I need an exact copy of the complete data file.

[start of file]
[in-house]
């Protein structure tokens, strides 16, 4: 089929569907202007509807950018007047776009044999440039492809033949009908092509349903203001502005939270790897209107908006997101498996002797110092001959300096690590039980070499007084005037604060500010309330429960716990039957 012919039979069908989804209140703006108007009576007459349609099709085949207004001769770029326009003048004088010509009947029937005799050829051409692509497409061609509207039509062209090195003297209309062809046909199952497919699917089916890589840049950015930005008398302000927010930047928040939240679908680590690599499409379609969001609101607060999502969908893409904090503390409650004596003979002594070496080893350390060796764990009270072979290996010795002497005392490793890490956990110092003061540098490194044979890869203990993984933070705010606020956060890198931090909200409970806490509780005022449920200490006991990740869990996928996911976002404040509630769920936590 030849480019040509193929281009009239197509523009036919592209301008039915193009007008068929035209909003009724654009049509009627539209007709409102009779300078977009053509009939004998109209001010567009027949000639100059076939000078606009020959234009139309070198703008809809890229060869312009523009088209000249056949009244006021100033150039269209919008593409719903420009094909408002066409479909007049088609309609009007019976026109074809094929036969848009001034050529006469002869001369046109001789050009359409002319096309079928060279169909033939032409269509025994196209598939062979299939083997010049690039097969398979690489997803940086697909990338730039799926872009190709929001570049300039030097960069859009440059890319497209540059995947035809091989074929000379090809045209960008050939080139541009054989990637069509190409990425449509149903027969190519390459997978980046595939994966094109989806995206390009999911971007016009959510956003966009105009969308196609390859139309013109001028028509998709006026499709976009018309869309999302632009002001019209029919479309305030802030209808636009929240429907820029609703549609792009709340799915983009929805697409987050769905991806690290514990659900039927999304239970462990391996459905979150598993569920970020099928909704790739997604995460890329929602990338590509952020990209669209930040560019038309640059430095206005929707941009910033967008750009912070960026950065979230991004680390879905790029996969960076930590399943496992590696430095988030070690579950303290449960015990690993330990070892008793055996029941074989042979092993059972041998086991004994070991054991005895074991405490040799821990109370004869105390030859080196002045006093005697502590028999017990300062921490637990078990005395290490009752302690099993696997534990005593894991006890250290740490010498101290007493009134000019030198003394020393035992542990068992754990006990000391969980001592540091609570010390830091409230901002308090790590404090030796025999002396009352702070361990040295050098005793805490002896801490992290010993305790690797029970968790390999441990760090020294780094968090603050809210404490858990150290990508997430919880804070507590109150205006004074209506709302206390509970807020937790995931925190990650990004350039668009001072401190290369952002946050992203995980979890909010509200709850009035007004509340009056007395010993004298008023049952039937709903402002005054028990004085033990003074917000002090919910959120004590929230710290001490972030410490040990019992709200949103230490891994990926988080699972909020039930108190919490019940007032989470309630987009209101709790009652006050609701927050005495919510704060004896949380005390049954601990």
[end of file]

[in-house]
């Protein structure tokens, strides 16, 4: 089929569907202007509807950018007047776009044999440039492809033949009908092509349903203001502005939270790897209107908006997101498996002797110092001959300096690590039980070499007084005037604060500010309330429960716990039957 012919039979069908989804209140703006108007009576007459349609099709085949207004001769770029326009003048004088010509009947029937005799050829051409692509497409061609509207039509062209090195003297209309062809046909199952497919699917089916890589840049950015930005008398302000927010930047928040939240679908680590690599499409379609969001609101607060999502969908893409904090503390409650004596003979002594070496080893350390060796764990009270072979290996010795002497005392490793890490956990110092003061540098490194044979890869203990993984933070705010606020956060890198931090909200409970806490509780005022449920200490006991990740869990996928996911976002404040509630769920936590 030849480019040509193929281009009239197509523009036919592209301008039915193009007008068929035209909003009724654009049509009627539209007709409102009779300078977009053509009939004998109209001010567009027949000639100059076939000078606009020959234009139309070198703008809809890229060869312009523009088209000249056949009244006021100033150039269209919008593409719903420009094909408002066409479909007049088609309609009007019976026109074809094929036969848009001034050529006469002869001369046109001789050009359409002319096309079928060279169909033939032409269509025994196209598939062979299939083997010049690039097969398979690489997803940086697909990338730039799926872009190709929001570049300039030097960069859009440059890319497209540059995947035809091989074929000379090809045209960008050939080139541009054989990637069509190409990425449509149903027969190519390459997978980046595939994966094109989806995206390009999911971007016009959510956003966009105009969308196609390859139309013109001028028509998709006026499709976009018309869309999302632009002001019209029919479309305030802030209808636009929240429907820029609703549609792009709340799915983009929805697409987050769905991806690290514990659900039927999304239970462990391996459905979150598993569920970020099928909704790739997604995460890329929602990338590509952020990209669209930040560019038309640059430095206005929707941009910033967008750009912070960026950065979230991004680390879905790029996969960076930590399943496992590696430095988030070690579950303290449960015990690993330990070892008793055996029941074989042979092993059972041998086991004994070991054991005895074991405490040799821990109370004869105390030859080196002045006093005697502590028999017990300062921490637990078990005395290490009752302690099993696997534990005593894991006890250290740490010498101290007493009134000019030198003394020393035992542990068992754990006990000391969980001592540091609570010390830091409230901002308090790590404090030796025999002396009352702070361990040295050098005793805490002896801490992290010993305790690797029970968790390999441990760090020294780094968090603050809210404490858990150290990508997430919880804070507590109150205006004074209506709302206390509970807020937790995931925190990650990004350039668009001072401190290369952002946050992203995980979890909010509200709850009035007004509340009056007395010993004298008023049952039937709903402002005054028990004085033990003074917000002090919910959120004590929230710290001490972030410490040990019992709200949103230490891994990926988080699972909020039930108190919490019940007032989470309630987009209101709790009652006050609701927050005495919510704060004896949380005390049954601990």